Diabetes quadruples birth defects risk, say researchers
The risk of birth defects increases four-fold if the pregnant mother has diabetes, researchers say.
The Newcastle University study, published in the journal Diabetologia, analysed data from more than 400,000 pregnancies in North East England.
The risk of defects such as congenital heart disease and spina bifida were increased.
National guidelines already recommend having good control over blood sugar levels before trying to conceive.
Both Type 1 diabetes, which tends to appear in childhood, and Type 2 diabetes, often linked to diet, lead to problems controlling the amount of sugar in the blood.
This is known to cause problems in pregnancy, such as birth defects, miscarriage and the baby being overweight due to too much sugar.
There is concern that rising levels of diabetes, particularly Type 2, could make the issue worse.
Researchers analysed data from 401,149 pregnancies between 1996 and 2008 - 1,677 women had diabetes.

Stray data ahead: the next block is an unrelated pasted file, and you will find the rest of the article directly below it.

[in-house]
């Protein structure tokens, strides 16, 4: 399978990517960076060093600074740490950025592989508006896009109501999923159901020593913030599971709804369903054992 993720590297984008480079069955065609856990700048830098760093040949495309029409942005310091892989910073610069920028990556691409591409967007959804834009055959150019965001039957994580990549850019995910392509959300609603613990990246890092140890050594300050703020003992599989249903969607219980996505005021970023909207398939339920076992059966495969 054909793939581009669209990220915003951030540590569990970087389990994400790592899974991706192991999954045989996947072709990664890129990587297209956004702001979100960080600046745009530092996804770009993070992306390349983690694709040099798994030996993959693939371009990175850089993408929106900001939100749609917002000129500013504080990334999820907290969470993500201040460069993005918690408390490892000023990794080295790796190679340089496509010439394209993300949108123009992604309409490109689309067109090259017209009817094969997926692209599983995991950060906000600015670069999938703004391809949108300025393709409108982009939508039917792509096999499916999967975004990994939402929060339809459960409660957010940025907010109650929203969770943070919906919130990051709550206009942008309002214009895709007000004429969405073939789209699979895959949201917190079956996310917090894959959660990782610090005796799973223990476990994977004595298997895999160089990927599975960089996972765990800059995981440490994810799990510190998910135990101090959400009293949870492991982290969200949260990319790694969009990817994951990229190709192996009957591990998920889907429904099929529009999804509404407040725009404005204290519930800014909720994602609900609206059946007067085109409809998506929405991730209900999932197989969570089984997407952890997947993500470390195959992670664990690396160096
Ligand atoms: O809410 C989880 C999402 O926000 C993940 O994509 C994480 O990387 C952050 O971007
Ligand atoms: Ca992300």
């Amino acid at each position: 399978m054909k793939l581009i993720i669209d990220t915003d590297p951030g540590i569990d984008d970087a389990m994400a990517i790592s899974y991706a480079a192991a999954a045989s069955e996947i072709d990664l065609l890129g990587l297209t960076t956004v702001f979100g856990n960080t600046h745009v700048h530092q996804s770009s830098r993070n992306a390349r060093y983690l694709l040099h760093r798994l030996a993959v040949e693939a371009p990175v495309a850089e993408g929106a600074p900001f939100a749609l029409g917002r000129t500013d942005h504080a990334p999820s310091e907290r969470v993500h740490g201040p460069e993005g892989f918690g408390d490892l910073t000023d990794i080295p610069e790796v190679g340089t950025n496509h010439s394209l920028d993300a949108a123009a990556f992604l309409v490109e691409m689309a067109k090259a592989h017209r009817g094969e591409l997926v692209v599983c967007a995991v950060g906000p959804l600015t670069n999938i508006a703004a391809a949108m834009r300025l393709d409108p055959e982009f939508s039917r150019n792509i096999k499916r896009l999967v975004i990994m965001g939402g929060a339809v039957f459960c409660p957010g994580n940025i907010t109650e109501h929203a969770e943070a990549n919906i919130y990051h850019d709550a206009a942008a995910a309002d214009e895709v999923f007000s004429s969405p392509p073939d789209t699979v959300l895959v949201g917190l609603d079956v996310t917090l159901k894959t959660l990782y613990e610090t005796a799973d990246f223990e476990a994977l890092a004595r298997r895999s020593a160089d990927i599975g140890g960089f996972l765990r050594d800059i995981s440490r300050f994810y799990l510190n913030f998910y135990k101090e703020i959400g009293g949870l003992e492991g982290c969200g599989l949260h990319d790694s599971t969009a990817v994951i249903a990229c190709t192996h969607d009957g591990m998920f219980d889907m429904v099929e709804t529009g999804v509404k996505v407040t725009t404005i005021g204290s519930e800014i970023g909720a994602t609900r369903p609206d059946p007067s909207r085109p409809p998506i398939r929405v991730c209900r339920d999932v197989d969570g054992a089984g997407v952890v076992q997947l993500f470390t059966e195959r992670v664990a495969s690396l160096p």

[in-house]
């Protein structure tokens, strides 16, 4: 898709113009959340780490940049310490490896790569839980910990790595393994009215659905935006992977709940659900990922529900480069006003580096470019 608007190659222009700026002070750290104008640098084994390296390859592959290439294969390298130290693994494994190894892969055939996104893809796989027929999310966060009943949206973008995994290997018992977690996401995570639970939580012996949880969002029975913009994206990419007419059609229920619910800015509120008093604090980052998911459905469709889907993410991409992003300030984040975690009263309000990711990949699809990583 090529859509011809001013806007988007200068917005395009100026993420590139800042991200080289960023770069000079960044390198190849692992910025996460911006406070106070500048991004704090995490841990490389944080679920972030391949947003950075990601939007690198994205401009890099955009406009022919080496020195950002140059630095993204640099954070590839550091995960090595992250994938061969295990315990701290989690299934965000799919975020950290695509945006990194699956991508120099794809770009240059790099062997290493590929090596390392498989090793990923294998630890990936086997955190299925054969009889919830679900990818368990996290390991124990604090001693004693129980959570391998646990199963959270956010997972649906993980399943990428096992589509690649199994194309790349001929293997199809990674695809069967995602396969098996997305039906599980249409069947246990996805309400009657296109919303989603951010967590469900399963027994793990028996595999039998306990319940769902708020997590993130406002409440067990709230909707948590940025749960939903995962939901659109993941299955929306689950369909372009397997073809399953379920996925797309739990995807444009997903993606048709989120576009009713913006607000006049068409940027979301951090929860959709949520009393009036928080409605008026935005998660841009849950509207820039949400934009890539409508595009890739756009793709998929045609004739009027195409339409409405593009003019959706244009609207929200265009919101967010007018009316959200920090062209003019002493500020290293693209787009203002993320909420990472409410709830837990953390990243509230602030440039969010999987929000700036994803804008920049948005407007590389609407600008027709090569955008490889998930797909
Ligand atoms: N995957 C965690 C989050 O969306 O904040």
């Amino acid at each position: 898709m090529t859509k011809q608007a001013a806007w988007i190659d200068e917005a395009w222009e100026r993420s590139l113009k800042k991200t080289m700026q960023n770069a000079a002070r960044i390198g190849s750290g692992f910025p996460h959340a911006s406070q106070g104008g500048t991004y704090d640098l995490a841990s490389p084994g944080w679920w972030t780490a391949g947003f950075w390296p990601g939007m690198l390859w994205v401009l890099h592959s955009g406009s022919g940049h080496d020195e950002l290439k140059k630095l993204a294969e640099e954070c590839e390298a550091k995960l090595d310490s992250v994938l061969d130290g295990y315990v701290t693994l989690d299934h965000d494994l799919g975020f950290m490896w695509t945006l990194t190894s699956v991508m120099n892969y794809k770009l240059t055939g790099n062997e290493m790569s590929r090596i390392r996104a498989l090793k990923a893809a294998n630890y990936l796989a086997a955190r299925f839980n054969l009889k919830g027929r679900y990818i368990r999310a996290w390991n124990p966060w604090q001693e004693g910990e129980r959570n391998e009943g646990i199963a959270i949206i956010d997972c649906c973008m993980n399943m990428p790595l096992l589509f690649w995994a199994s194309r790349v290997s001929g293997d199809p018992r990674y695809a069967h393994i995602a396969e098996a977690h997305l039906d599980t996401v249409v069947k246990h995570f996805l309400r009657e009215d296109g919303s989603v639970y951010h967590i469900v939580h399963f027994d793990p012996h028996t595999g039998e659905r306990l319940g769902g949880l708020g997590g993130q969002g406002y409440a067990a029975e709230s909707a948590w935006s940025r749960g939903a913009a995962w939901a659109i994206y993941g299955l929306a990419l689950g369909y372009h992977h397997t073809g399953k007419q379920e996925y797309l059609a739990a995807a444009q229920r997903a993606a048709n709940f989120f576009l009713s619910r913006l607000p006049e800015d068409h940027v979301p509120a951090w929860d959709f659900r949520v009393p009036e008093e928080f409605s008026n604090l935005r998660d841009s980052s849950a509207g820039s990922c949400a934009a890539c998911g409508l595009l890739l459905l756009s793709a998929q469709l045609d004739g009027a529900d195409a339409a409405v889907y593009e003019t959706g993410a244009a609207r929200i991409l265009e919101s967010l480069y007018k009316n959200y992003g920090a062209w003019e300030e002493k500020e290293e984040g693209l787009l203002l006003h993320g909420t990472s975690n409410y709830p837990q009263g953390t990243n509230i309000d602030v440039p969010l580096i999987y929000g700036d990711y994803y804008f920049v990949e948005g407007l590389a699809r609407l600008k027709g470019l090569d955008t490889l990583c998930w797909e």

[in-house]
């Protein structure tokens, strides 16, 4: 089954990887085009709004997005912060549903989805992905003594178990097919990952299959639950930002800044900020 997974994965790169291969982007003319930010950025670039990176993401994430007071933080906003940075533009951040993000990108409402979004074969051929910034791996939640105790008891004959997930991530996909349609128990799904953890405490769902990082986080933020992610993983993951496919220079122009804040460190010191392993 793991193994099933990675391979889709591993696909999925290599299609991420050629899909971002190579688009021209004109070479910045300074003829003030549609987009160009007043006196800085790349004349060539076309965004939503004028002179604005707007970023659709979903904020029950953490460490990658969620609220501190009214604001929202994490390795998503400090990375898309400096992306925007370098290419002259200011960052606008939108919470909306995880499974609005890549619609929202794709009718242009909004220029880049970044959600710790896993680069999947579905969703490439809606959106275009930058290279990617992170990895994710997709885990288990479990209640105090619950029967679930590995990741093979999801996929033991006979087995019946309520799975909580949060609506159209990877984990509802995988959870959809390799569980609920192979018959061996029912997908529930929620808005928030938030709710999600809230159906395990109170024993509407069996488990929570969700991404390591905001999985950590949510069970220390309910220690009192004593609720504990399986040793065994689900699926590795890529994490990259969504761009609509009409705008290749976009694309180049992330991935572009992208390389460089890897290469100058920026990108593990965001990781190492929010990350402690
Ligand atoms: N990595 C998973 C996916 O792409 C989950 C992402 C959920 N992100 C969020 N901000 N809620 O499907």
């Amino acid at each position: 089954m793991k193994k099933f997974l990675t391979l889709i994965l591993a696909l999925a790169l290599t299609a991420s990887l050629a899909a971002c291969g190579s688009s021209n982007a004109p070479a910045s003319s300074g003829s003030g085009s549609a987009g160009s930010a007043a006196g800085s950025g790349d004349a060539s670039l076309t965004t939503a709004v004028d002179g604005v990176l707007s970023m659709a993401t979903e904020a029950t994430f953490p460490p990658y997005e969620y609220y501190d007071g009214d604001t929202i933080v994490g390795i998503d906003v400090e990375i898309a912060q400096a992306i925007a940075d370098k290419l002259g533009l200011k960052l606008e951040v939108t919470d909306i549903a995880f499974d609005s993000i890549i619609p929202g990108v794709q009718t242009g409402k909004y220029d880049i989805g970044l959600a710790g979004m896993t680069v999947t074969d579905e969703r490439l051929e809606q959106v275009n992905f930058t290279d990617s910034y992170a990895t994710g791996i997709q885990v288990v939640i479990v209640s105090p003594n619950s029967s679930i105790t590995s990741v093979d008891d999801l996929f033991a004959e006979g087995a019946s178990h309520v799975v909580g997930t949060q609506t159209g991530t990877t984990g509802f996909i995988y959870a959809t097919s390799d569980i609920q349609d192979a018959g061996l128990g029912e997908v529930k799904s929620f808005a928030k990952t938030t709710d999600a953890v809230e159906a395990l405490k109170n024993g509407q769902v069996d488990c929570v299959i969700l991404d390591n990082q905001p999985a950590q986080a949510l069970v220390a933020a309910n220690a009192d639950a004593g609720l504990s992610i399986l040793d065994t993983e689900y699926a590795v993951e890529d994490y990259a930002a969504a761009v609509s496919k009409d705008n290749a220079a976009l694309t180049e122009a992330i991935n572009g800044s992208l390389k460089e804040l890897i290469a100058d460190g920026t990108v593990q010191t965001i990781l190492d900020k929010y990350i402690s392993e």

The risk of birth defects went from 19 in every 1,000 births for women without pre-existing diabetes to 72 in every 1,000 births for women with diabetes.
Their report said that sugar levels in the run-up to conception were the "most important" risk factor which could be controlled.
The lead researcher, Dr Ruth Bell from Newcastle University, told the BBC: "Many of these anomalies happen in the first four to six weeks."
She said the number of pregnancies with poor sugar control were "more than we would like".
"It is a problem when the pregnancy is not intended or when people are not aware they need to talk to their doctors before pregnancy," she said.
Guidelines from the National Institute of Health and Clinical Excellence say women should reduce their levels of glycated haemoglobin (HbA1c - a marker for long-term blood sugar control) to below 6.1% before trying to have a baby.
Dr Bell said: "The good news is that, with expert help before and during pregnancy, most women with diabetes will have a healthy baby.
"The risk of problems can be reduced by taking extra care to have the best possible glucose control before becoming pregnant."
The charity Diabetes UK funded the study. Its director of research, Dr Iain Frame, said: "We need to get the message out to women with diabetes that if they are considering becoming pregnant, then they should tell their diabetes healthcare team, who will make sure they are aware of planning and what next steps they should be taking.
"It also highlights the importance of using contraception if you are a woman with diabetes who is sexually active but not planning to become pregnant."